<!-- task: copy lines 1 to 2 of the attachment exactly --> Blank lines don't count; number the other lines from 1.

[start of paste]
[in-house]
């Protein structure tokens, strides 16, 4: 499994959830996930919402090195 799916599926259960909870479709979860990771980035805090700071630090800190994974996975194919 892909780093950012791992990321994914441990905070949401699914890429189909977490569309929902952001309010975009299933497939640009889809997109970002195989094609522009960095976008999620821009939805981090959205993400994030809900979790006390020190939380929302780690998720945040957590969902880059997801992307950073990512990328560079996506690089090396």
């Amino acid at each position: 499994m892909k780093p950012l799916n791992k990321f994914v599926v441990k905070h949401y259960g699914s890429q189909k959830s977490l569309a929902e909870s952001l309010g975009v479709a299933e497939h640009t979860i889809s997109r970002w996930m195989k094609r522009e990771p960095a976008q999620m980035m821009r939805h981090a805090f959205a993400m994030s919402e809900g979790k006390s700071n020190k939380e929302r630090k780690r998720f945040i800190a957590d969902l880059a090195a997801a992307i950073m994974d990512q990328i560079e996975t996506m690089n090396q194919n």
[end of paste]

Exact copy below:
[in-house]
């Protein structure tokens, strides 16, 4: 499994959830996930919402090195 799916599926259960909870479709979860990771980035805090700071630090800190994974996975194919 892909780093950012791992990321994914441990905070949401699914890429189909977490569309929902952001309010975009299933497939640009889809997109970002195989094609522009960095976008999620821009939805981090959205993400994030809900979790006390020190939380929302780690998720945040957590969902880059997801992307950073990512990328560079996506690089090396």